Features Published 16 January 2019

Malaprop Theatre: “We didn’t want to make a show that would be One More Thing To Feel Shit About”

Malaprop Theatre's approach mixes big ideas with bags of quirky warmth. They talk politics, Irish theatre, and collaborative working ahead of their stint at Vault.
Rosemary Waugh

‘Jericho’ at the 2018 Edinburgh Fringe. Photo: Carla Rogers

Vault Festival is fast approaching, and this year, there’s a noticeably large number of Irish companies and creatives appearing on the line-up. Malaprop Theatre is among them. And one of the collective, writer Dylan Coburn Gray, is conscious of the lingering stereotypes that can emerge when discussing Irish performers and UK audiences. “I worry, in the UK, about inadvertently contributing to a market that some people will use to confirm their weird/historically questionable/gross/reductive impressions of Ireland and Irish people… It’s not all Catholicism and rashers these days, Dublin is a hypercapitalist hellscape with flat whites and avocados and 10,000 homeless like all the others. Let us show that we are just as pathologically cosmopolitan as the rest of ye!”

The company are bringing Jericho, their show about post-truth journalism and pro-wrestling, to the tunnels under Waterloo from the 6th-10th February. Children of the nineties might remember the WWE craze that temporarily existed back when Dwayne Johnson was known only as The Rock (really, just me?). “We use wrestling because it has binary ideals of good and evil,” explains O’Reilly. “They’re big, larger-than-life, two-dimensional characters that send a very clear message, i.e. ‘love me’ or ‘hate me’. And because of how mainstream media was representing political figures, it just seemed like a really neat fit. Someone was always the good guy and someone was always the bad guy!”

But beyond the broad strokes of politics, as Coburn Gray adds, there’s something more human. “It’s also about a young journalist struggling to get by, writing about things she doesn’t care about and worrying whether writing about things she cared about would be any more meaningful.”

“We’re all nerds in our own way, but we’re also all softies,” he explains. “The gross line I use in applications sometimes is that I aim to write work that is as compassionate as it is cerebral.” Funding application speak aside, it’s not far off the mark in describing what a growing number of fans like about their shows. For the uninitiated, Malaprop make theatre filled to the brim with ideas, concepts, themes – whatever word you find most suitable to basically say: it’s clever shit.

The group made their first appearance at the Dublin Fringe in 2015, followed by the Edinburgh Fringe in 2017 where they performed two shows, Love+ and BlackCatfishMusketeer. Last summer, they returned to Edinburgh with another double bill, this time of Everything Not Saved and Jericho. Perhaps because of their decision to show four shows in two years (a choice director Claire O’Reilly credits producer and performer Breffni Holahan with as “retrospectively genius”), it somehow feels like Malaprop have been around for longer than they actually have.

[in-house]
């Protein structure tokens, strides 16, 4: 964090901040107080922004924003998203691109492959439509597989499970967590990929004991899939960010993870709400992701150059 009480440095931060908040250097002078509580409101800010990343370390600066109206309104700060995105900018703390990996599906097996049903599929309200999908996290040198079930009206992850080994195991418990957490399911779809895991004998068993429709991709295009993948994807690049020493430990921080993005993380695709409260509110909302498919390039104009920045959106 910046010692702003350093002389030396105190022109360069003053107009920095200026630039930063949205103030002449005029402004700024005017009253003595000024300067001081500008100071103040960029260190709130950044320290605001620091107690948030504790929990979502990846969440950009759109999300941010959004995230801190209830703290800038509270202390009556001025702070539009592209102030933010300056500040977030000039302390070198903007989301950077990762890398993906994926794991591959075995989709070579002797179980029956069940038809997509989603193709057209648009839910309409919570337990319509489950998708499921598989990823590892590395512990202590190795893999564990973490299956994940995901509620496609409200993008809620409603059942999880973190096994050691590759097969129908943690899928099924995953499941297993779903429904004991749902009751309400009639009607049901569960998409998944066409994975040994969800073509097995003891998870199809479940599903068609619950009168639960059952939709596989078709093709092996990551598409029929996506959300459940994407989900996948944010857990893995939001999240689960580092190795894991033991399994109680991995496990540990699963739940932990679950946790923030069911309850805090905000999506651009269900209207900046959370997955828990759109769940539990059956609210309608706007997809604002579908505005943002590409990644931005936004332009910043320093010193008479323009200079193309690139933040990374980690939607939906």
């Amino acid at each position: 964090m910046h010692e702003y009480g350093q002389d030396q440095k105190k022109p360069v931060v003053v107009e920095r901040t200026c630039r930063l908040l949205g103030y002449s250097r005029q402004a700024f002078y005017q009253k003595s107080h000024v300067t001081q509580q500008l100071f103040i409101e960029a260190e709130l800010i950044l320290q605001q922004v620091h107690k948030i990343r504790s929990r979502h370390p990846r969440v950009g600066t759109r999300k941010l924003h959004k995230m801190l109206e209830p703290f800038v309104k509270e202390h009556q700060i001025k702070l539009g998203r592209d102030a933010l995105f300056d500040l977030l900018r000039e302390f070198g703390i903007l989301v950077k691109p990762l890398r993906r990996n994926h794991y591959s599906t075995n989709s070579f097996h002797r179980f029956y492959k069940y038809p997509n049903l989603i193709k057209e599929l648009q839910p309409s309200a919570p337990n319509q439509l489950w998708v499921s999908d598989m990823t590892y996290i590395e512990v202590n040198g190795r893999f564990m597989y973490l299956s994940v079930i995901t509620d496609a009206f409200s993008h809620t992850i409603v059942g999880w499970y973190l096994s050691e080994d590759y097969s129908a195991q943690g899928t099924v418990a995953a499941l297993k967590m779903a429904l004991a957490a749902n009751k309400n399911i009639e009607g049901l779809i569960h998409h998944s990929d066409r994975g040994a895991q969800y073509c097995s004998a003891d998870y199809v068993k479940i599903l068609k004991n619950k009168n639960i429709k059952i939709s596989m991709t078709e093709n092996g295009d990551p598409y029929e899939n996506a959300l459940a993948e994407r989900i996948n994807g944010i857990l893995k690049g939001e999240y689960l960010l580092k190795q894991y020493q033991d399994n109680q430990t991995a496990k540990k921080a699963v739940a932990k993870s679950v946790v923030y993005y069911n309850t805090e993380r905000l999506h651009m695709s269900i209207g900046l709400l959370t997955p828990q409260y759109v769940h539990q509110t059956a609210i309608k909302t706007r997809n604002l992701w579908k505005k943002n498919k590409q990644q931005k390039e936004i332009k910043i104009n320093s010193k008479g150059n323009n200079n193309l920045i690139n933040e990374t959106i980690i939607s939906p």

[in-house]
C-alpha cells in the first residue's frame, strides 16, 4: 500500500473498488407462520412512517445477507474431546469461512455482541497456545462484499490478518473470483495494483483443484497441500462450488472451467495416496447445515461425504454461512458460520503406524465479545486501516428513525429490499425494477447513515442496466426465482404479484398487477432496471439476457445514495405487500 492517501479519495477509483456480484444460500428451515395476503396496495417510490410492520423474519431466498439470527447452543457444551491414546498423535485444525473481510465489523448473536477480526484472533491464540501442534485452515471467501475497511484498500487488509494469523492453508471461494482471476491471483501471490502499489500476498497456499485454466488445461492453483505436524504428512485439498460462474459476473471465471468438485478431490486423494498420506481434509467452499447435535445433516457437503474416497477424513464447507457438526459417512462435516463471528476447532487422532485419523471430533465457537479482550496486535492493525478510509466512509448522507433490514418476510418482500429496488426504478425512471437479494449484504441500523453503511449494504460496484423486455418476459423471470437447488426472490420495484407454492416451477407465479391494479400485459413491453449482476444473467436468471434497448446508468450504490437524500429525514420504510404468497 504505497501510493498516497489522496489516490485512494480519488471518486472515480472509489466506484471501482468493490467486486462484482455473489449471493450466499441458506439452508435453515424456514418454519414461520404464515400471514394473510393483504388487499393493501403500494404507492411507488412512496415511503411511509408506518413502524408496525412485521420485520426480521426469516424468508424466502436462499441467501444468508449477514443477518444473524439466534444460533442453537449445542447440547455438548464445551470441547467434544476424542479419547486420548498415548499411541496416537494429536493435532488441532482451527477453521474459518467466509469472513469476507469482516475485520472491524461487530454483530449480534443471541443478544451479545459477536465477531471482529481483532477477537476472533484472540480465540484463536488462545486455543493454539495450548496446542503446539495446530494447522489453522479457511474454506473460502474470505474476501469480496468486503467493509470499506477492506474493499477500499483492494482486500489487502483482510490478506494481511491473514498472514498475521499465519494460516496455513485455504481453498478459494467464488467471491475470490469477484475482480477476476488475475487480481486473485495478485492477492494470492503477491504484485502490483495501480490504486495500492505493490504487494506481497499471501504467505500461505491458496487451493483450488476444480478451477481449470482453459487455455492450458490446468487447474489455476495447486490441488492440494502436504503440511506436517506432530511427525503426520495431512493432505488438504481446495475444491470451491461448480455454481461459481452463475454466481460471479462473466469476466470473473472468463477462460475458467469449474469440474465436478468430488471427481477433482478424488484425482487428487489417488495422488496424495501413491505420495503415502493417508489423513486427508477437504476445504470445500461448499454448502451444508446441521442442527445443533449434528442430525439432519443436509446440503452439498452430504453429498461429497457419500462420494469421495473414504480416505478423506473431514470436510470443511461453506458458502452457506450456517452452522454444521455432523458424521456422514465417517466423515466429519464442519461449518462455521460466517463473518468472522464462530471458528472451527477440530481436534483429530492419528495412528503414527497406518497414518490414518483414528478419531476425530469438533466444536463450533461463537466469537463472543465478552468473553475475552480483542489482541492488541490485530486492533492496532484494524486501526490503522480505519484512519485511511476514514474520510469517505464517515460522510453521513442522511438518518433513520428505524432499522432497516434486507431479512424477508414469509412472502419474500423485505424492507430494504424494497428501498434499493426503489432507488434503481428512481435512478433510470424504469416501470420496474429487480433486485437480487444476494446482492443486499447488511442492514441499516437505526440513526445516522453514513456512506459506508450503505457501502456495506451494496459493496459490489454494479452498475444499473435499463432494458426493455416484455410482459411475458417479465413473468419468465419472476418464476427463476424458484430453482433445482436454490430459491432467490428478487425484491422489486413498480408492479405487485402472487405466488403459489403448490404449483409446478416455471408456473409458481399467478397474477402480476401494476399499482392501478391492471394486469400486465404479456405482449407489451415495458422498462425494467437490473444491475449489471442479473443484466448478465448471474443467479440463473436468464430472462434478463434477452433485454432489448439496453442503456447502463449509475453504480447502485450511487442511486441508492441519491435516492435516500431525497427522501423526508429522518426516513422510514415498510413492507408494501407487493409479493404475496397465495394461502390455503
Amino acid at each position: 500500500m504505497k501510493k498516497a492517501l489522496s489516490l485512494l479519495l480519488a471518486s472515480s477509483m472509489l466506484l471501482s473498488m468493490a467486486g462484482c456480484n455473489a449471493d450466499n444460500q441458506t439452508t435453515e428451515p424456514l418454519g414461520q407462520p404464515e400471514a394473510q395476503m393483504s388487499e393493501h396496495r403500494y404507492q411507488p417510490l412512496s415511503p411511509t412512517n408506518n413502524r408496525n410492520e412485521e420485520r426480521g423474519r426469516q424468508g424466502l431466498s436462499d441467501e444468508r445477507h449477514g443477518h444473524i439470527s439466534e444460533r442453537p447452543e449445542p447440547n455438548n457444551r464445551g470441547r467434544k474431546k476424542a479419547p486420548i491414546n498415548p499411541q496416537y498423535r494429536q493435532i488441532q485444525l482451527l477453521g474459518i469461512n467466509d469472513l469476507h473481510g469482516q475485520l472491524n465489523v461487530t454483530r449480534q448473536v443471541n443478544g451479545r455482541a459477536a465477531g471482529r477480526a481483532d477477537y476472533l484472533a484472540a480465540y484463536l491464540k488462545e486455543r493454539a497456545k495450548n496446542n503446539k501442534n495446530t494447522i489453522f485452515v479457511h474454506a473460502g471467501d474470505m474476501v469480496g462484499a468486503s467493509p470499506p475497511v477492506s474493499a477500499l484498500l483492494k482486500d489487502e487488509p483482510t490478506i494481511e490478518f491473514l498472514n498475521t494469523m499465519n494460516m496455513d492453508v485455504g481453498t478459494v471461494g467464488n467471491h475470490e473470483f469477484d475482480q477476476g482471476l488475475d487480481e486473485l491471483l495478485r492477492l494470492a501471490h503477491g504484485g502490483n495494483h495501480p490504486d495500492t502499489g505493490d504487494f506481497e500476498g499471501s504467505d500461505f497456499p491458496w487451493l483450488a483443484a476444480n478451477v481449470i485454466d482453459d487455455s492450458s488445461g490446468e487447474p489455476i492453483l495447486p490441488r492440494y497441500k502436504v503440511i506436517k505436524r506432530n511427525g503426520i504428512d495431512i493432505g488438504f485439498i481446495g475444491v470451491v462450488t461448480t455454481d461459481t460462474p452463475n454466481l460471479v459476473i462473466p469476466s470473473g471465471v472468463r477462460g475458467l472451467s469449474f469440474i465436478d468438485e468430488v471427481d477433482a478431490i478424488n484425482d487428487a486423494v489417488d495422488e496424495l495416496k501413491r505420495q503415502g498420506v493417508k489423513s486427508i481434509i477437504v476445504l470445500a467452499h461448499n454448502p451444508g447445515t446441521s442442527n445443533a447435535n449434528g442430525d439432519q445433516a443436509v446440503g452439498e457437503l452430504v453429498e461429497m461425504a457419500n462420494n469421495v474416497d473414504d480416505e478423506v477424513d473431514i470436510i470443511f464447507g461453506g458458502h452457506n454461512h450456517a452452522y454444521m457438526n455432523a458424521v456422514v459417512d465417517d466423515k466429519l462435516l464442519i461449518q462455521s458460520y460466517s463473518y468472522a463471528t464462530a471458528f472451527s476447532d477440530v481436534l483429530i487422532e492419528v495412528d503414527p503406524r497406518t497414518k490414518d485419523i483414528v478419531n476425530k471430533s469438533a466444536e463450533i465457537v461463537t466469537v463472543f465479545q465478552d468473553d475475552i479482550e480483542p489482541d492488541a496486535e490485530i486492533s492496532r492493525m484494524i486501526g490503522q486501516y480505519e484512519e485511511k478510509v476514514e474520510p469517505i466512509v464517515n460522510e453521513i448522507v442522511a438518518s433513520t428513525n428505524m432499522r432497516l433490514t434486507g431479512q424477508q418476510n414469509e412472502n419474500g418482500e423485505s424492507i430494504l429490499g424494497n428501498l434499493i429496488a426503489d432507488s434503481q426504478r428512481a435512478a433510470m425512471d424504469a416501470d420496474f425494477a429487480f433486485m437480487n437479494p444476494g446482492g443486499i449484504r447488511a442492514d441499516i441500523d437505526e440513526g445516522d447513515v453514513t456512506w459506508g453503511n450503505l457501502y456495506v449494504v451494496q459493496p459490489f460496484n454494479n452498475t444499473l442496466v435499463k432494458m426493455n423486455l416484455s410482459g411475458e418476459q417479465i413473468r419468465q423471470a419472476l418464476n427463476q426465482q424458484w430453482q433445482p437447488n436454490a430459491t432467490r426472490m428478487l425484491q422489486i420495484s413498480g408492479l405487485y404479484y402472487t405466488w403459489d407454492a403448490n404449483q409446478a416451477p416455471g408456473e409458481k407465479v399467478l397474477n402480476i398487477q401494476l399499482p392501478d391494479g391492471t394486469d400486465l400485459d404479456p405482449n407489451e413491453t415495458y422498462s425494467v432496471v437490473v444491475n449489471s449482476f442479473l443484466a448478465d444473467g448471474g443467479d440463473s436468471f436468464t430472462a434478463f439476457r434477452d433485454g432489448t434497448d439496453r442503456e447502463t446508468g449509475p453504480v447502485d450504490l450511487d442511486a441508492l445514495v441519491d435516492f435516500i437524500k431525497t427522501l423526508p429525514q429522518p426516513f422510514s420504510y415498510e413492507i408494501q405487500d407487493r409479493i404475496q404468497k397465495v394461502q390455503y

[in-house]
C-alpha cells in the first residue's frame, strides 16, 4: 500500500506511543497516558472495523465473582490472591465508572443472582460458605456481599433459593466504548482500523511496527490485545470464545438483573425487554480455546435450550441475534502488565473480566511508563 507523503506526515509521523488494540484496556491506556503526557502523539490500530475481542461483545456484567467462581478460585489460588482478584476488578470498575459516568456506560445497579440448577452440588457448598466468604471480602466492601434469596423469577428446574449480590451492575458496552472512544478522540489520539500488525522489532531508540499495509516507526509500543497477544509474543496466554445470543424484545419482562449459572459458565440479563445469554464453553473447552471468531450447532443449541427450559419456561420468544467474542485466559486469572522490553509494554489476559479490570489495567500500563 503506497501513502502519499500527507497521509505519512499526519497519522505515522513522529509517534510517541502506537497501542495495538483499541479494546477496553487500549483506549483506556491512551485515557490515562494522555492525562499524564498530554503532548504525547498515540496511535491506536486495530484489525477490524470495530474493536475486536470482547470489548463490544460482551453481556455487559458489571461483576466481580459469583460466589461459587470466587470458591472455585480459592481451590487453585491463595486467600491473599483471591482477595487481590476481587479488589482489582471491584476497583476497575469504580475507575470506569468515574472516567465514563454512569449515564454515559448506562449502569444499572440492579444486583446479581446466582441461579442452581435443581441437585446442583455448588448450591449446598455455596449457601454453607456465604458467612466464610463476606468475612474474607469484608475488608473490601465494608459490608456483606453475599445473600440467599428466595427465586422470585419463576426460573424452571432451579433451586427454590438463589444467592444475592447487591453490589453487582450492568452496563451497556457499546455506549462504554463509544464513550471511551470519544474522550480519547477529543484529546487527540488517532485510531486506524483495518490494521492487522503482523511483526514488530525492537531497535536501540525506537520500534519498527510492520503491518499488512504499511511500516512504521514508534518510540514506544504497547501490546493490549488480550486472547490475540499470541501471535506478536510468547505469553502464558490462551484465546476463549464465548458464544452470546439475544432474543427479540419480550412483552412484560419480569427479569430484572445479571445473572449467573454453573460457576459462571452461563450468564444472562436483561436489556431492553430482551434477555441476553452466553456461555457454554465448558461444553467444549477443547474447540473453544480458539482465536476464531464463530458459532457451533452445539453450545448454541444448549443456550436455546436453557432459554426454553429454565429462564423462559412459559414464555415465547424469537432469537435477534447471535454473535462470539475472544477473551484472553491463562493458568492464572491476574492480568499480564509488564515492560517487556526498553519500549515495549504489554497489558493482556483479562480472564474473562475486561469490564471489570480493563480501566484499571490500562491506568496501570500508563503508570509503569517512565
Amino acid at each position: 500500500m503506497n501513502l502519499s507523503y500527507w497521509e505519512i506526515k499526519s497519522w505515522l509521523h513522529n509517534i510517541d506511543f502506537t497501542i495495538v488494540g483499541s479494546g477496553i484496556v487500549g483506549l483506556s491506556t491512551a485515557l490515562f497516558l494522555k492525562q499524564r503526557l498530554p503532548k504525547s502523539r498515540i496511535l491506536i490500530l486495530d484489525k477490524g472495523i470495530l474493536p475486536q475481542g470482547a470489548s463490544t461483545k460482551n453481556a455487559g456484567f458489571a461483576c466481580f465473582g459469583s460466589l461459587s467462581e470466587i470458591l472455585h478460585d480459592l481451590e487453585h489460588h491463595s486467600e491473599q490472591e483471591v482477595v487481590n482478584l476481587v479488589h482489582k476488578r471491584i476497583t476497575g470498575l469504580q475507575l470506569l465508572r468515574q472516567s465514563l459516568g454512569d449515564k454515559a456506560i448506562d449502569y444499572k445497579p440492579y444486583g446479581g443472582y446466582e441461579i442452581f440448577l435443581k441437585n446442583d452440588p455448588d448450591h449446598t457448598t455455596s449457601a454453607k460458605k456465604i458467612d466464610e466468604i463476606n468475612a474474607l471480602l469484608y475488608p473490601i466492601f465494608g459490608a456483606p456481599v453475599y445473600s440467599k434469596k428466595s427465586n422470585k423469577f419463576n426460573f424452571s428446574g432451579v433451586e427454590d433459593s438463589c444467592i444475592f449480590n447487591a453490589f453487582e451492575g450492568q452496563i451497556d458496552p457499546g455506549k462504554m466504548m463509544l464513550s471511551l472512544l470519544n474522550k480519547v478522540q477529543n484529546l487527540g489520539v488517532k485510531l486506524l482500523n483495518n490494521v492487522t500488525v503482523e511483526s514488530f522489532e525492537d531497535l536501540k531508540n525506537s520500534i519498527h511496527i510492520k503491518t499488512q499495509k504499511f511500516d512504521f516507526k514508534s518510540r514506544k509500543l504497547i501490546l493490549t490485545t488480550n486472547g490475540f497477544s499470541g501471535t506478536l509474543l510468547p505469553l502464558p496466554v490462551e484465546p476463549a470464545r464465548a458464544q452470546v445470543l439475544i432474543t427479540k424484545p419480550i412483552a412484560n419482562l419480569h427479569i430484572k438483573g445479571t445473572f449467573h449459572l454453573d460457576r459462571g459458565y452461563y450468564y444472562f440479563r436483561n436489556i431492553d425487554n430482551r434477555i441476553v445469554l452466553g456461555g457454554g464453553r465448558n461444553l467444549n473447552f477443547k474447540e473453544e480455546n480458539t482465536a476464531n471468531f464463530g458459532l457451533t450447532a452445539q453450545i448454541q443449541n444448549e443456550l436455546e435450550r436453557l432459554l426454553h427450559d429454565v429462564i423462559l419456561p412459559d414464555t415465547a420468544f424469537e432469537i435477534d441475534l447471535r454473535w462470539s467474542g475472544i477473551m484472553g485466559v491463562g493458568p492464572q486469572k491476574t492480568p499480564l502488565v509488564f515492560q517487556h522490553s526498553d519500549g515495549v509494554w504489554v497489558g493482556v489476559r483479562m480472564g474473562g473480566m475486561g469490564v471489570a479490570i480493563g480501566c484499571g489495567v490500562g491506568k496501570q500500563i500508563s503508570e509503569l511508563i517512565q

Jericho was originally conceived at the tail end of 2016 and was first performed after “an initial very hasty process”. Since then, it’s undergone some major reconfigurations. ‘Jericho 2.0’, as Coburn Gray calls is, takes into account the political events of the intervening two years since they started working on it.

“In 2018, Ireland underwent a second historical referendum in three years. We legalised abortion rights and it just seemed really remiss not to include that,” O’Reilly says. “Not in a ‘patting ourselves on the back’ way, but because we are in this place at the moment where we’re proud. I feel proud to be Irish as a result of that referendum and as a result of our referendum on gay marriage equality.”

It hasn’t all been good news. Most recently, a member of Malaprop, Maeve O’Mahony who performs in Jericho, was directly caught up in a now-infamous incident in Dublin involving an English man throwing a severed pigeon head at protesters marching against the city’s housing problems. “We still haven’t found a way of gracefully working that into Jericho – for all that it’s a show about the implausible grotesque theatricality of real life right now.”

“We need to be cautious,” concludes O’Reilly when summing up recent liberalising trends in Ireland. “Acknowledge our recent progress, whilst arming ourselves against what might happen in the future, following other countries’ recent patterns.”

Given than Jericho is a self-consciously political piece of theatre dealing directly with ideas around the production of news, you might well be envisaging a work where the core message is something along the lines of: everything is awful and we’re all going to Hell in a fake news hand cart. In actual fact, Jericho isn’t constructed around anything as simple as that.

“The first impulse was to not make a show that would be One More Thing To Feel Shit About,” Coburn Gray states. This, in turn, meant making a show that was directly about present events, but “came at them obliquely.”

“Oblique meant reaching beyond the frame of the present,” he continues. “I had just read Sapiens [by Yuval Noah Harari] and had a great time resenting its pat narrative about how every step of human history inevitably led to the present which was always going to be this way… so there was an anger there about dangerous myths and what happens when we tell them to ourselves uncritically.”